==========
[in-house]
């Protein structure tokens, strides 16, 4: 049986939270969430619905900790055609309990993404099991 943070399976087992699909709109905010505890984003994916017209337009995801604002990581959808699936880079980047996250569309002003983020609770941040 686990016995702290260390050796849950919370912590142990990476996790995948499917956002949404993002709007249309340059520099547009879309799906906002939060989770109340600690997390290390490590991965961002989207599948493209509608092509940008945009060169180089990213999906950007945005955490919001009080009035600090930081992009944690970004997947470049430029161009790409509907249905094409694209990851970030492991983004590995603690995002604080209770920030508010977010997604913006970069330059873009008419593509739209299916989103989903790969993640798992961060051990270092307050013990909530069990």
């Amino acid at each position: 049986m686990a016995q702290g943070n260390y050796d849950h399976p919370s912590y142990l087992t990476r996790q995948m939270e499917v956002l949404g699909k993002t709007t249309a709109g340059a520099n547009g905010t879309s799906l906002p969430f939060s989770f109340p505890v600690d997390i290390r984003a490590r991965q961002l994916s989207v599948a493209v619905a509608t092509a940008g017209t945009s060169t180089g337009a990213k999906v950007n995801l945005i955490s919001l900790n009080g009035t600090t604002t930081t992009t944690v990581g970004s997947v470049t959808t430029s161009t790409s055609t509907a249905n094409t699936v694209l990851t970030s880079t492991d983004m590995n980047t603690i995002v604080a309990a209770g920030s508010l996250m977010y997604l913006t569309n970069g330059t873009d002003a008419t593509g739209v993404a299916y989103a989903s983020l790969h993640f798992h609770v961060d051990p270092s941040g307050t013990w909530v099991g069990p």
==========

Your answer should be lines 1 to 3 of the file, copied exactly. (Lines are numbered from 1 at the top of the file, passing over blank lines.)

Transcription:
[in-house]
């Protein structure tokens, strides 16, 4: 049986939270969430619905900790055609309990993404099991 943070399976087992699909709109905010505890984003994916017209337009995801604002990581959808699936880079980047996250569309002003983020609770941040 686990016995702290260390050796849950919370912590142990990476996790995948499917956002949404993002709007249309340059520099547009879309799906906002939060989770109340600690997390290390490590991965961002989207599948493209509608092509940008945009060169180089990213999906950007945005955490919001009080009035600090930081992009944690970004997947470049430029161009790409509907249905094409694209990851970030492991983004590995603690995002604080209770920030508010977010997604913006970069330059873009008419593509739209299916989103989903790969993640798992961060051990270092307050013990909530069990």
């Amino acid at each position: 049986m686990a016995q702290g943070n260390y050796d849950h399976p919370s912590y142990l087992t990476r996790q995948m939270e499917v956002l949404g699909k993002t709007t249309a709109g340059a520099n547009g905010t879309s799906l906002p969430f939060s989770f109340p505890v600690d997390i290390r984003a490590r991965q961002l994916s989207v599948a493209v619905a509608t092509a940008g017209t945009s060169t180089g337009a990213k999906v950007n995801l945005i955490s919001l900790n009080g009035t600090t604002t930081t992009t944690v990581g970004s997947v470049t959808t430029s161009t790409s055609t509907a249905n094409t699936v694209l990851t970030s880079t492991d983004m590995n980047t603690i995002v604080a309990a209770g920030s508010l996250m977010y997604l913006t569309n970069g330059t873009d002003a008419t593509g739209v993404a299916y989103a989903s983020l790969h993640f798992h609770v961060d051990p270092s941040g307050t013990w909530v099991g069990p």